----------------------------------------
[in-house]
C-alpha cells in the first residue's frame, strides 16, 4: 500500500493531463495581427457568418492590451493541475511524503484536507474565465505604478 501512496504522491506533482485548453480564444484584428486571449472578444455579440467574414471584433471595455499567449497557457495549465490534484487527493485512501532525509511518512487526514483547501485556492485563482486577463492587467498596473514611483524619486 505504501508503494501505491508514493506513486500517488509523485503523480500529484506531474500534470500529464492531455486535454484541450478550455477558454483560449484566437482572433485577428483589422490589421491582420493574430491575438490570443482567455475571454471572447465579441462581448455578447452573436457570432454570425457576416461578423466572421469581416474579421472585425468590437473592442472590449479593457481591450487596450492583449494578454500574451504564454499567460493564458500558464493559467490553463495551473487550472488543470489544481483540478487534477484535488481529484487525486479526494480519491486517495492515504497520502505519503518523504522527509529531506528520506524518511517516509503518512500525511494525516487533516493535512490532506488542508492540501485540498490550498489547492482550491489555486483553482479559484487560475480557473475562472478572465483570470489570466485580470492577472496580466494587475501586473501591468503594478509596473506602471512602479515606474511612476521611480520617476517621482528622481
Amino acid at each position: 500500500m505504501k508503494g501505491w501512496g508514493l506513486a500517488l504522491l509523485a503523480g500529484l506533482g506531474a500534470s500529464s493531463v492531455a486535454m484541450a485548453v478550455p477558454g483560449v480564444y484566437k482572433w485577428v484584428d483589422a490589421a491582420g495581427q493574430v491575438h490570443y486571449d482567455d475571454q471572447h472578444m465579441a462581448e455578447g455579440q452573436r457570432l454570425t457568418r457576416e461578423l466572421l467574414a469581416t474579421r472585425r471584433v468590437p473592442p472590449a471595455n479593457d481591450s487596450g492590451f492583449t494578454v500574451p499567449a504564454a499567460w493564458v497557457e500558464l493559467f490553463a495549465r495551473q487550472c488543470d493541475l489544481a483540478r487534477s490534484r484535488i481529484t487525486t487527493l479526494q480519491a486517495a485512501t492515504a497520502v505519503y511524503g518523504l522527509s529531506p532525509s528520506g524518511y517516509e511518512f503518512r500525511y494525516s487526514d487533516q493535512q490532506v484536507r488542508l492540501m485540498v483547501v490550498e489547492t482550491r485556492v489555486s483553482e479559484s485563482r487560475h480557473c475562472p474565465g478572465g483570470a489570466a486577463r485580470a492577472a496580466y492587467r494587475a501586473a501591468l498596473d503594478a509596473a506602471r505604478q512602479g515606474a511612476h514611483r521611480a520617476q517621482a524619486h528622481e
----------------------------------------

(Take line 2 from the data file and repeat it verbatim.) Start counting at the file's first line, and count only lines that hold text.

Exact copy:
C-alpha cells in the first residue's frame, strides 16, 4: 500500500493531463495581427457568418492590451493541475511524503484536507474565465505604478 501512496504522491506533482485548453480564444484584428486571449472578444455579440467574414471584433471595455499567449497557457495549465490534484487527493485512501532525509511518512487526514483547501485556492485563482486577463492587467498596473514611483524619486 505504501508503494501505491508514493506513486500517488509523485503523480500529484506531474500534470500529464492531455486535454484541450478550455477558454483560449484566437482572433485577428483589422490589421491582420493574430491575438490570443482567455475571454471572447465579441462581448455578447452573436457570432454570425457576416461578423466572421469581416474579421472585425468590437473592442472590449479593457481591450487596450492583449494578454500574451504564454499567460493564458500558464493559467490553463495551473487550472488543470489544481483540478487534477484535488481529484487525486479526494480519491486517495492515504497520502505519503518523504522527509529531506528520506524518511517516509503518512500525511494525516487533516493535512490532506488542508492540501485540498490550498489547492482550491489555486483553482479559484487560475480557473475562472478572465483570470489570466485580470492577472496580466494587475501586473501591468503594478509596473506602471512602479515606474511612476521611480520617476517621482528622481